In 2023, the US Navy deployed at least 11 nuclear attack submarines plus two ballistic nuclear missile submarines for strategic cruise missions in the Western Pacific including the South China Sea. As a means of signalling and public relations, the US Navy has a growing motivation to disclose the operational status of its submarines and expose their locations.


In 2023, the US Air Force conducted 30 B-52H or B-1B bomber sorties in the Western Pacific in total. Bombers operating in the region are primarily deployed at Andersen Air Force Base in Guam, but in 2023, they also operated from multiple allied and partner countries’ airports.


II. Aggressively Rising of Close-in Marine and Aerial Reconnaissance


1.Intensifying Aerial Close-in Reconnaissance

In 2023, the US military conducted around 1,000 sorties in various types of large reconnaissance aircraft from bases such as Kadena in Okinawa, Osan in South Korea, Andersen in Guam, and Clark in the Philippines for reconnaissance missions in the South China Sea throughout the year. Among them, about 100 sorties approached the airspace near the Chinese mainland and Hainan Island, most being within 30 nautical miles of the baseline of the territorial sea. The US reconnaissance aircraft also frequently disrupted the normal exercises and drills of the PLA by intruding into relevant maritime and airspace, leading to close encounters with Chinese alert forces.

2.Increasingly Targeted Maritime Reconnaissance Activities

In 2023, US reconnaissance ships such as ocean surveillance ships and oceanographic survey ships proceeded with more targeted routine operations in the South China Sea and kept intensified reconnaissance in the triangular area between the Paracel Islands, Spratly Islands, and the Bashi Channel, as well as the east and west lanes in the South China Sea, accumulating a total of 314 ship-days. Babuyan Channel, Verde Island Passage and Mindoro Strait, as frequently used maritime passages by US CSGs in recent years, have also seen intensive reconnaissance operations by US oceanographic survey ships.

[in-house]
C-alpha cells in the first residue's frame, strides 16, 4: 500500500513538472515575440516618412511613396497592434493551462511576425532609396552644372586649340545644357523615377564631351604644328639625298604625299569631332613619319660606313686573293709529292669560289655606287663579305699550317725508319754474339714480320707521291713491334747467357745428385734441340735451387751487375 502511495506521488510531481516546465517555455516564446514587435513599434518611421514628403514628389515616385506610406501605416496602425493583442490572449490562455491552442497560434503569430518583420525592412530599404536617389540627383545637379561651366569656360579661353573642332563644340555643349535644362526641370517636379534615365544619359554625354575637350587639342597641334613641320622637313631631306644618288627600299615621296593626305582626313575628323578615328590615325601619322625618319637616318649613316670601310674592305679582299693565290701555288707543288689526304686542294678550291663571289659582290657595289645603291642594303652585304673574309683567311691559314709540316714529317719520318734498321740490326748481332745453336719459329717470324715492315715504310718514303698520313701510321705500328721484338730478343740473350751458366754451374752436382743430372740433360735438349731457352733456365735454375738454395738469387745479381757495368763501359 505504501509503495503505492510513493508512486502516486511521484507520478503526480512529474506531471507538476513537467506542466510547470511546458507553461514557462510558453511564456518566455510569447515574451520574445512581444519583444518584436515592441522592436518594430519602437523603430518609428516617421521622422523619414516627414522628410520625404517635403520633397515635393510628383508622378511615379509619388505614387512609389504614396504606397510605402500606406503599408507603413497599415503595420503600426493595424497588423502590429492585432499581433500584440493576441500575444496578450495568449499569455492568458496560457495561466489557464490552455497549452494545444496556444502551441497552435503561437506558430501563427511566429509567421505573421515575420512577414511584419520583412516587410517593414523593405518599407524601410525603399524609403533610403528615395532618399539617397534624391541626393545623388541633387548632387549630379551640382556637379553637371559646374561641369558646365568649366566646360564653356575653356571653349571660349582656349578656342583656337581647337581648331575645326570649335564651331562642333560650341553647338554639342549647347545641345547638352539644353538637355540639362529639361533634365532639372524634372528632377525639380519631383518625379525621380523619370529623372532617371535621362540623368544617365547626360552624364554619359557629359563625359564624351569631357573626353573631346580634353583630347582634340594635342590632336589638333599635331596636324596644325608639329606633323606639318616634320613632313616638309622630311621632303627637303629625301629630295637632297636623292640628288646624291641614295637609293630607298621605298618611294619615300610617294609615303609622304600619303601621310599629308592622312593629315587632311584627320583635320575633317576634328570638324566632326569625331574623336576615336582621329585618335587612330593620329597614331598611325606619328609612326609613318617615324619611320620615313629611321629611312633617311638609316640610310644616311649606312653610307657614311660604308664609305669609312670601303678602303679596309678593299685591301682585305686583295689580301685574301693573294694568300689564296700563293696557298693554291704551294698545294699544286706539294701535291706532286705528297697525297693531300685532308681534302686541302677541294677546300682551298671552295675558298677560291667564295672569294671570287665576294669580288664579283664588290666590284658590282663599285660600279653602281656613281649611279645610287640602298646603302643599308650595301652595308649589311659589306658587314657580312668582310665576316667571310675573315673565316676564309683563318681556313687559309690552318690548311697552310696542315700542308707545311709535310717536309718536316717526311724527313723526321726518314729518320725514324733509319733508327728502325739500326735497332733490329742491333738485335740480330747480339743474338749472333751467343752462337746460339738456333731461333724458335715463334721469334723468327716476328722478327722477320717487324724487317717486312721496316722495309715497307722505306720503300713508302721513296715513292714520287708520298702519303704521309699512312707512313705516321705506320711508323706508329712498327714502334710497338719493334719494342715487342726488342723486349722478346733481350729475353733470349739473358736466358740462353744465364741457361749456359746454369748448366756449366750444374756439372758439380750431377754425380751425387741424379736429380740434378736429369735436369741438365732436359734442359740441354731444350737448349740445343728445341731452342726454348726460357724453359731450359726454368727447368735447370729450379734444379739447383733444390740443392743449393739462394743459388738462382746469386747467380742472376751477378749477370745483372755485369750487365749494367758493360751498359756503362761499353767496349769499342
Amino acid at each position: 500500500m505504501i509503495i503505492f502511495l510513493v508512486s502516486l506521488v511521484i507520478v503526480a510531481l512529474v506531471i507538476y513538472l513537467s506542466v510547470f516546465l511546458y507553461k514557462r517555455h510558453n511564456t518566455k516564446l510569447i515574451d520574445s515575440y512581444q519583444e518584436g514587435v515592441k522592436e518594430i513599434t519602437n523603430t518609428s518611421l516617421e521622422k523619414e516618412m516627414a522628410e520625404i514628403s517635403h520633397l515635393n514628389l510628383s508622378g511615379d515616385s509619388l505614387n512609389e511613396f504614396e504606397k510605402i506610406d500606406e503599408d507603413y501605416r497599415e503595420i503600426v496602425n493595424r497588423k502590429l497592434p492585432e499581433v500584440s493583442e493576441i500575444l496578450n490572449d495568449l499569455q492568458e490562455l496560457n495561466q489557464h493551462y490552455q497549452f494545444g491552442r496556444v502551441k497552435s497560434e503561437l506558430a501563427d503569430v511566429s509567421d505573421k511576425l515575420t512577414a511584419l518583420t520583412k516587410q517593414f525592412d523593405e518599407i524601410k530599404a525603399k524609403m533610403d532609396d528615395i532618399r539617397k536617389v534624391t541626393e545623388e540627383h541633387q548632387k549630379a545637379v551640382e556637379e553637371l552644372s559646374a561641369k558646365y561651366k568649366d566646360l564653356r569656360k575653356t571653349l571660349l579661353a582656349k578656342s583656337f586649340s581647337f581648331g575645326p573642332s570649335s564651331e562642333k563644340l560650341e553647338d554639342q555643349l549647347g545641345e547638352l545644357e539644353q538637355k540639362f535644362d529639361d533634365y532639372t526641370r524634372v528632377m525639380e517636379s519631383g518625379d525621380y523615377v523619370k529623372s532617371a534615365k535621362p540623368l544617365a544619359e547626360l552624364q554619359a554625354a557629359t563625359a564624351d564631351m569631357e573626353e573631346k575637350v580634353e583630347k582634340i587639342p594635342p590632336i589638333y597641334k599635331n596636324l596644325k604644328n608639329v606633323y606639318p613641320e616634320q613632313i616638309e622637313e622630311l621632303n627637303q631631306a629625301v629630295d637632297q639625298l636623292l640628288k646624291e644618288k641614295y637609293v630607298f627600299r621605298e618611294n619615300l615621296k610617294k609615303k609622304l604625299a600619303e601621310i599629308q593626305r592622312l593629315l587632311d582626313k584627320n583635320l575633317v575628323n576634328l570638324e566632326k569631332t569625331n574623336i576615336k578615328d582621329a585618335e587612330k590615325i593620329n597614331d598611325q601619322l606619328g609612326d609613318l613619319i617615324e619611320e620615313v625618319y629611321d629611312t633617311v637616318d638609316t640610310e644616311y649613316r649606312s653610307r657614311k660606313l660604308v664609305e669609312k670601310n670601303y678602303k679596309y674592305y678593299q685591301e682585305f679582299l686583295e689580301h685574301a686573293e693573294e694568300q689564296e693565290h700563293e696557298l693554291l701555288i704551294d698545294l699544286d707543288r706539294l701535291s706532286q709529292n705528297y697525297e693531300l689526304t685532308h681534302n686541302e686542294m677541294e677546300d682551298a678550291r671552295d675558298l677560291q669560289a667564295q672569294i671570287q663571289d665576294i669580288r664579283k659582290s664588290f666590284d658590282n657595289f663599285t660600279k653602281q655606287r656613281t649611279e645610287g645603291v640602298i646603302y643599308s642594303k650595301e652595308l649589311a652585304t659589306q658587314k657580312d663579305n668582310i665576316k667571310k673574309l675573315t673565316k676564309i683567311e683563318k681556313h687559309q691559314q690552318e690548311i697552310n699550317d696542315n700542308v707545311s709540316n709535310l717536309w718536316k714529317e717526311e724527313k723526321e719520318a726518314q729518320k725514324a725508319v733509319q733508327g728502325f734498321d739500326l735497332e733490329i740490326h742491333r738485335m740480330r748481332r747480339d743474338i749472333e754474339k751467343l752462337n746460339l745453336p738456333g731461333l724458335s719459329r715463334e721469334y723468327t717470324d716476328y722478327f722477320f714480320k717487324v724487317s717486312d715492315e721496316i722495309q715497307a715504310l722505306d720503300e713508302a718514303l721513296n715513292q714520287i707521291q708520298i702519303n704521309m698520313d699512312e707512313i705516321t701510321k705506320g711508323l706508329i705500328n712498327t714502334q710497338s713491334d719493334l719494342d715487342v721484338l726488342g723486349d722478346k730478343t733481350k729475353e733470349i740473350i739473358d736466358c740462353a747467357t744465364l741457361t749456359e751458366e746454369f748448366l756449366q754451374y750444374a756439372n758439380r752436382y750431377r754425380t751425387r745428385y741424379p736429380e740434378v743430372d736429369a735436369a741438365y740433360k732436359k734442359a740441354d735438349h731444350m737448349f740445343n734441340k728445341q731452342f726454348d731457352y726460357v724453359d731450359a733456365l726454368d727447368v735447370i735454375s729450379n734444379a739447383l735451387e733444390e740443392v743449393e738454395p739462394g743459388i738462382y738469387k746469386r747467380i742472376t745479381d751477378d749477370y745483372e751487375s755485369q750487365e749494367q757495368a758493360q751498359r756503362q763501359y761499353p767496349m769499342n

III. Multiple Declaratory Operations


1.Island-intrusive FONOPs

In 2023, there has been an increased frequency of the US military’s island-intrusive FONOPs in the South China Sea, rising to six times. Of note is the rare intrusion of a US warship into the waters adjacent to Second Thomas Shoal in the Spratly Islands on December 4. 

2.Taiwan Strait Transits

Throughout 2023, US warships transited the Taiwan Strait six times, suggesting a significant decrease compared to previous years, while there was a substantial increase in the frequency of the USN P-8A aircraft flyover.

Besides, the diversification of naval forces transiting the strait was observed. The US has conducted 3 joint transits together with Canada around the year. On June 21, the USCG Stratton transited the Taiwan Strait, which is the first solo transit of the Taiwan Strait by a US Coast Guard vessel after 2019.


IV. Remarkably Boosted Joint Operations with Allies


1.EDCA and US-Philippine Military Cooperation

In 2023, the US has emphasized its commitment to the US-Philippine military alliance repeatedly and advanced military cooperation with the Philippines through the Enhanced Defense Cooperation Agreement (EDCA). Based on promoting investment, construction and presence in the five existing bases, four new bases will also be established and operated in the Philippines and three of them are located near Taiwan.

Amidst increasing tensions in areas such as Second Thomas Shoal and Scarborough Shoal, the US issued official statements emphasizing its support for the Philippines. During various confrontations and frictions between China and the Philippines, the US military deployed P-8A aircraft or various types of unmanned reconnaissance aircraft to provide real-time intelligence support to the latter and monitored the operations of both sides.

2.Joint Operations with Japan, Australia and Other Allies